Physical therapists may be unfamiliar with this patient population due to the infrequency of the surgery. This highly motivated patient made significant improvement in a short amount of time in the acute care and skilled nursing facility settings receiving conventional physical therapy treatment.

Acknowledgements: I am grateful for the assistance of Mary Jo Canaday and Merilyn Christian in organizing the medical history information and reviewing the manuscript.


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(2.) Johnson R. Osteitis pubis. Curr Sports Med Rep. 2003;2:98-12.

(3.) McCarthy A, Vicenzino B. Treatment of osteitis pubis via the pelvic muscles. Man Ther. 2003;8(4):257-260.

(4.) Choi H, McCartney M, Best TM. Treatment of osteitis pubis and osteomyelitis of the pubic symphysis in athletes: A systematic review. Br J Sports Med. Published online Sept 23, 2008. Doi:10.1136/ bjsm.2008.050989.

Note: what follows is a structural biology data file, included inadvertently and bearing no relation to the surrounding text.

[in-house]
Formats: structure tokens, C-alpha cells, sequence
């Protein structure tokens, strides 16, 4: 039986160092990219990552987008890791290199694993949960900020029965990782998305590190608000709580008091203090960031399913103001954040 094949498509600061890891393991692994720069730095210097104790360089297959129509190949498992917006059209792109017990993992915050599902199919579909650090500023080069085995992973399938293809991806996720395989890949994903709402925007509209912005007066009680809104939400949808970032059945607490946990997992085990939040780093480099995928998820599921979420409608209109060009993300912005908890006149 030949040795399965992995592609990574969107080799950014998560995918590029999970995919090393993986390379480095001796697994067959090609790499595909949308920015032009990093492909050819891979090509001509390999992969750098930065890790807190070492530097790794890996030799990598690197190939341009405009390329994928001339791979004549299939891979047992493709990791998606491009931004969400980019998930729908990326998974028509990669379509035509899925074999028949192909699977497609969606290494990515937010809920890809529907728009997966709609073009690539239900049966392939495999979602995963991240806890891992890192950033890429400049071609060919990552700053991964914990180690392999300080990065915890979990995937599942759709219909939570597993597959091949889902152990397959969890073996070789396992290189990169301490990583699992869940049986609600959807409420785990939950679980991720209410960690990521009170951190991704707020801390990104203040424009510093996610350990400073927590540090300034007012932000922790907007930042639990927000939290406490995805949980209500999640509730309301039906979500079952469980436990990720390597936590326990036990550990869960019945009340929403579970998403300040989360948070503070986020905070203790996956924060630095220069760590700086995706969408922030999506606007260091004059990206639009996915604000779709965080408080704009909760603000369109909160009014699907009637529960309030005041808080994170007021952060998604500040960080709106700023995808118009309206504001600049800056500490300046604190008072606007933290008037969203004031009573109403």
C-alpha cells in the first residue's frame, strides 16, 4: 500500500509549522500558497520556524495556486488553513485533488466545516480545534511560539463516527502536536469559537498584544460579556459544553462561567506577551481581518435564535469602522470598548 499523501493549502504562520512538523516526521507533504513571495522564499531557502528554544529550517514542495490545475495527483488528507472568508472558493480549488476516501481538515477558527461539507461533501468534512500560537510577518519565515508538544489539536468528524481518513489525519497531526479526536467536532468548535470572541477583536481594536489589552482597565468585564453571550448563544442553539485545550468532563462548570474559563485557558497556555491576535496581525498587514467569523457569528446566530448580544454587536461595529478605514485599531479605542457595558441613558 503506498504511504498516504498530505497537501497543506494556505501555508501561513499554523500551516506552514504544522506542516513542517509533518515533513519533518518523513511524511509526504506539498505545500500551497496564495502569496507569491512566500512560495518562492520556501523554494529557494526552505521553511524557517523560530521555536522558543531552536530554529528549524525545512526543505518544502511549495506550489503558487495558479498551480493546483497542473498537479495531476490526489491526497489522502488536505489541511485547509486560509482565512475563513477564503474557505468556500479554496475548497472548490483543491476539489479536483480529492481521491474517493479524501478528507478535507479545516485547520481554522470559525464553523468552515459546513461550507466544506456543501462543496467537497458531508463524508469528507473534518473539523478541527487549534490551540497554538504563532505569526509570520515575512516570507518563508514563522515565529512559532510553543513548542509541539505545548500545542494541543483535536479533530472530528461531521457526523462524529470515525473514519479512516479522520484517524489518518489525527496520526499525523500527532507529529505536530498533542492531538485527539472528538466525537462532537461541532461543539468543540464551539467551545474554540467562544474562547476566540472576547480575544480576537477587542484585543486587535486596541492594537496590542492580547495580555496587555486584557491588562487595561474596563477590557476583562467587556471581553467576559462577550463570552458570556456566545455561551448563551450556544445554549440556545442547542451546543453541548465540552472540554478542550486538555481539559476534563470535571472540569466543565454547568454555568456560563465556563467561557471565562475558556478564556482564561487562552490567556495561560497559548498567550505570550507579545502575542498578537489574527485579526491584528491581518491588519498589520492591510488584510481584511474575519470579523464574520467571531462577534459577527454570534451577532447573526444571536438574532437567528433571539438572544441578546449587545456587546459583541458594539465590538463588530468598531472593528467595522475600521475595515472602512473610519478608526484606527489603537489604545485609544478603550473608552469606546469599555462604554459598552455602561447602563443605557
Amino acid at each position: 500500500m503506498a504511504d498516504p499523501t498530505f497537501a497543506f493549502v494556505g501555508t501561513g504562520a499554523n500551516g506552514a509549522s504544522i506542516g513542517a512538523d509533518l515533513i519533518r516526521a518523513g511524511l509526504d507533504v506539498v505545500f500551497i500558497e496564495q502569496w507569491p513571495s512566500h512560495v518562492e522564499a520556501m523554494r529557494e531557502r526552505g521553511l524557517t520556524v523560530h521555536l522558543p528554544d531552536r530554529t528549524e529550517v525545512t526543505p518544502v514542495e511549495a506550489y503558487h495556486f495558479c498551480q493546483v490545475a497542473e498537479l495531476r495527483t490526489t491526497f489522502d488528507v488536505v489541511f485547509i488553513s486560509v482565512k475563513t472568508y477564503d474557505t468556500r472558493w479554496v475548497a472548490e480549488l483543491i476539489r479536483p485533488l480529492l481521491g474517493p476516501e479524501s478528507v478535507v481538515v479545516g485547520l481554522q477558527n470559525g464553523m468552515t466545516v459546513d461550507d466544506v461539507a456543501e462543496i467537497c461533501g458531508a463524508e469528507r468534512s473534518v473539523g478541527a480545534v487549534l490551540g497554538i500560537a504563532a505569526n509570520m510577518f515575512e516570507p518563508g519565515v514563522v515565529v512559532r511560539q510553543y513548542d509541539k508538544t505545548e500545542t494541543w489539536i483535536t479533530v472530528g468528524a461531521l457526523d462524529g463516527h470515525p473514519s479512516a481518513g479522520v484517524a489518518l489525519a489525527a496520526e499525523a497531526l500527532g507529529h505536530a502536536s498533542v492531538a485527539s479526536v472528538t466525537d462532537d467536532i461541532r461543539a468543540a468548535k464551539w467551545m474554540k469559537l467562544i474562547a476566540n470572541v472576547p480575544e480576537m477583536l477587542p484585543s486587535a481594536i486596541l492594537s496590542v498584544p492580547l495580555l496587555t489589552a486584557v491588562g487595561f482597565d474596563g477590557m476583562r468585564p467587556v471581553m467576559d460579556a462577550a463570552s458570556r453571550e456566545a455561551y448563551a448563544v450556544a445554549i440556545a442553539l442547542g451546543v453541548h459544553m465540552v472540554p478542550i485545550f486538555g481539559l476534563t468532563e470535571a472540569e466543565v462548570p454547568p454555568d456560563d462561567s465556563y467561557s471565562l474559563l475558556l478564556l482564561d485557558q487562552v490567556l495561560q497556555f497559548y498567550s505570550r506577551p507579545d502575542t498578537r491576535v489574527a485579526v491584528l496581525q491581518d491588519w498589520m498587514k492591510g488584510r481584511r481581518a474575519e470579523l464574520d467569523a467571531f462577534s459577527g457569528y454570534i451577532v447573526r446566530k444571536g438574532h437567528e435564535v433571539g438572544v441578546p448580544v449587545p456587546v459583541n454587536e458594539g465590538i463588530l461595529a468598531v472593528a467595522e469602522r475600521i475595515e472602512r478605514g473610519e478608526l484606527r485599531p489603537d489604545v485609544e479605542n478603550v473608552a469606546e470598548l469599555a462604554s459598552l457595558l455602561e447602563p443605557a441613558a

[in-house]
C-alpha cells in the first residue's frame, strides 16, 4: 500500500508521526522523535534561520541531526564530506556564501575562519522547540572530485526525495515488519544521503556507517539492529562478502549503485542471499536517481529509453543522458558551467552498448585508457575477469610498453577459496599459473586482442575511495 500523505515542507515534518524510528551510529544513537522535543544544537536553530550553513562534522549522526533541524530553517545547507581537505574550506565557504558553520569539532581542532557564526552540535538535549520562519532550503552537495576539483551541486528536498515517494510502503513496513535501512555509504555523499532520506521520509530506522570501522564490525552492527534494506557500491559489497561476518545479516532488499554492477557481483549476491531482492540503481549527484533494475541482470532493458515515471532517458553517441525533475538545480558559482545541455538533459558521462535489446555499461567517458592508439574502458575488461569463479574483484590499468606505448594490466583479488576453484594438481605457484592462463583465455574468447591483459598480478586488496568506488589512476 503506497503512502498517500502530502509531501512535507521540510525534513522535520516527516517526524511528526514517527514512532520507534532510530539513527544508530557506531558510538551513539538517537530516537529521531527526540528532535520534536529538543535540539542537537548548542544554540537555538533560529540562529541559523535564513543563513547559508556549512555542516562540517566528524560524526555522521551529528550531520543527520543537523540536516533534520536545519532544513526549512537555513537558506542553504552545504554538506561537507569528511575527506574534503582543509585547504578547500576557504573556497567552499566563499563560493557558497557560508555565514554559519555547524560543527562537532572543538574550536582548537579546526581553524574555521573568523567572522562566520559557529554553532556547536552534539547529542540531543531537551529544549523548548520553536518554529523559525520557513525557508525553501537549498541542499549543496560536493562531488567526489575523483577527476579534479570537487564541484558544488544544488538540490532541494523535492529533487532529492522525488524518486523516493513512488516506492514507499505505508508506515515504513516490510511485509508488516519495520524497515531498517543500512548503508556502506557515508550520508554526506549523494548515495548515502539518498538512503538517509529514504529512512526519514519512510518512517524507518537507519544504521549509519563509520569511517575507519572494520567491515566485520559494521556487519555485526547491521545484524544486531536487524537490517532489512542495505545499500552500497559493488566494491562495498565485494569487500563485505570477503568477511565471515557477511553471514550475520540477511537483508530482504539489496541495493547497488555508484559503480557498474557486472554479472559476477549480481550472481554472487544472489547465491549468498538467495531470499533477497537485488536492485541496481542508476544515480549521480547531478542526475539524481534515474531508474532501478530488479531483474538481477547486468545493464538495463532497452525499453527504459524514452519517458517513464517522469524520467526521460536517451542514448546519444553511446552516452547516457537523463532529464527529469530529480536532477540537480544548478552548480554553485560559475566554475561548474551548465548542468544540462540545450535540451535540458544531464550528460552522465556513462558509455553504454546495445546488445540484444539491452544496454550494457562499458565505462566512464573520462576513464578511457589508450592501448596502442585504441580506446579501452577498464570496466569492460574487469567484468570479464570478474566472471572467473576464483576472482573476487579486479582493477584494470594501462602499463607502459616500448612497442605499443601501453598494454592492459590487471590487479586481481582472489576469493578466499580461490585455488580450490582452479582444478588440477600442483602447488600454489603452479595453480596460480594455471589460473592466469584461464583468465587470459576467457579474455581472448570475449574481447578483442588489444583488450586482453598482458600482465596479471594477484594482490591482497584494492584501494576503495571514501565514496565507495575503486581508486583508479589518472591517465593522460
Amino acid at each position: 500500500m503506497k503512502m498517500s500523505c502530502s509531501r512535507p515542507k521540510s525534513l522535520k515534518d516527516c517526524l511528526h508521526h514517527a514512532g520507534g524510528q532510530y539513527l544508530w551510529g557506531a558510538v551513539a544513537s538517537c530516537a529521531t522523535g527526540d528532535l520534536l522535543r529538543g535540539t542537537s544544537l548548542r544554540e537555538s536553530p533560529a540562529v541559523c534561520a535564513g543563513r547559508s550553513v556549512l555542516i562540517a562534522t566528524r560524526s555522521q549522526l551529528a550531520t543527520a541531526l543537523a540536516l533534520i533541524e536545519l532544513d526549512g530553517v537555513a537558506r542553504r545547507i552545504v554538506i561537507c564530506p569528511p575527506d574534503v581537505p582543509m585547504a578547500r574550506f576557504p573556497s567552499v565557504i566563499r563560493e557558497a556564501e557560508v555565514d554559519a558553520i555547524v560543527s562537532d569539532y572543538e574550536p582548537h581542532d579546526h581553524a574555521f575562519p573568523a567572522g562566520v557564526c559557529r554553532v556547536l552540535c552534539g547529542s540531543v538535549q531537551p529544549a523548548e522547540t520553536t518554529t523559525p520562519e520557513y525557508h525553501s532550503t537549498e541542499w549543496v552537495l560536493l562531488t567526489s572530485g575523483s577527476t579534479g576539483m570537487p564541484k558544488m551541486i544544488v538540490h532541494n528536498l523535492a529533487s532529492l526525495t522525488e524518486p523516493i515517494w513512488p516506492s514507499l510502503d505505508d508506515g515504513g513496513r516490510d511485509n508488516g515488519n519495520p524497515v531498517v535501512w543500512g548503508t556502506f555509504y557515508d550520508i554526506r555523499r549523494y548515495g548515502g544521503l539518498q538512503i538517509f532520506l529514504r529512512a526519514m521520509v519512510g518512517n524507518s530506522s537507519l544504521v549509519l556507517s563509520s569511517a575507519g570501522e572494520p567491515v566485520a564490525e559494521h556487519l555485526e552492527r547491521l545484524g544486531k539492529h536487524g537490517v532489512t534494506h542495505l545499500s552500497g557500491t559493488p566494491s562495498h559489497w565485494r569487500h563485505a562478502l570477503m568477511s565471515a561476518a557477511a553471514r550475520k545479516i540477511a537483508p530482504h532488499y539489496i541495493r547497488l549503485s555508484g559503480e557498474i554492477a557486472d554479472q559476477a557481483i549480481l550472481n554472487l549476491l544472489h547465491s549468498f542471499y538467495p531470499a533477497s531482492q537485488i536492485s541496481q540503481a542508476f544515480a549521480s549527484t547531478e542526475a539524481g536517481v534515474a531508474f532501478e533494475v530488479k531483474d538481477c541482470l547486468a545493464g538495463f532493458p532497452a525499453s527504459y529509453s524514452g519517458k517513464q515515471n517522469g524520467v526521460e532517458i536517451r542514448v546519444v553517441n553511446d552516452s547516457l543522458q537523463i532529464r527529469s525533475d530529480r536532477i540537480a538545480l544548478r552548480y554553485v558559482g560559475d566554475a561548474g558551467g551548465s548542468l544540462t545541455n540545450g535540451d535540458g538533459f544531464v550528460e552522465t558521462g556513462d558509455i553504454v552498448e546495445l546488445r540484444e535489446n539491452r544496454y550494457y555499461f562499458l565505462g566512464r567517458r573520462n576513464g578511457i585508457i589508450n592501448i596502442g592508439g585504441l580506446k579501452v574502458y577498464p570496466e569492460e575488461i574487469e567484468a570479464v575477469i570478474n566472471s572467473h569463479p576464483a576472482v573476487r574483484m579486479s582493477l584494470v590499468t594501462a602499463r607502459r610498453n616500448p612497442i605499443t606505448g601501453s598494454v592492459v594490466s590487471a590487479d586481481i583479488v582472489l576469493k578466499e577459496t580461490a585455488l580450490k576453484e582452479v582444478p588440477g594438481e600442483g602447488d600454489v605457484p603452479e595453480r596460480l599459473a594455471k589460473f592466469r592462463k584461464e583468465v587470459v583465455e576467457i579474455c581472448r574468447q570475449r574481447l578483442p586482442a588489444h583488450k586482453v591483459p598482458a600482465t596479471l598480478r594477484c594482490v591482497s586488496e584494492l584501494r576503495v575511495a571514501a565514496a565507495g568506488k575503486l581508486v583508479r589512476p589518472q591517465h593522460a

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(7.) Moore RS Jr, Stover MD, Matta JM. Late posterior instability of the pelvis after resection of the symphysis pubis for the treatment of osteitis pubis. J Bone and Joint Surg. 1998;80A(7):1043-48.

(8.) Mehin R, Meek R, O'Brien P, Blachut P. Surgery for osteitis pubis. Can J Surg. 2006;49(3):170-76.

(9.) Vitanzo PC Jr, McShane JM. Osteitis pubis. Phys Sports Med. 2001;29(7):33-8.

(10.) Holt MA, Keene JS, Graf BK, Helwig DC. Treatment of osteitis pubis in athletes: Results of corticosteroid injections. Am J Sports Med. 1995;23:601.

(11.) Kats E, Venema PL, Kropman RF, Kieft GJ. Diagnosis and treatment of osteitis pubis caused by a prostate-symphysis fistula: a rare complication after transurethral resection of the prostate. Br J Urol. 1998;81:927-8.

(12.) Williams PR, Thomas DP, Downes EM. Osteitis pubis and instability of the pubic symphysis: When nonoperative measures fail. Am J Sports Med. 2000;28:350-55.

(13.) Coventry MB, Mitchell WC. Osteitis pubis: Observations based on a study of 45 patients. JAMA. 1961;178(9):898-905.

(14.) Harris NH. Lesions of the symphysis pubis in women. Br Med J. 1974;4:209-211.

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(16.) Schnute WJ. Osteitis pubis. Clin Orthop. 1961;20:187-192.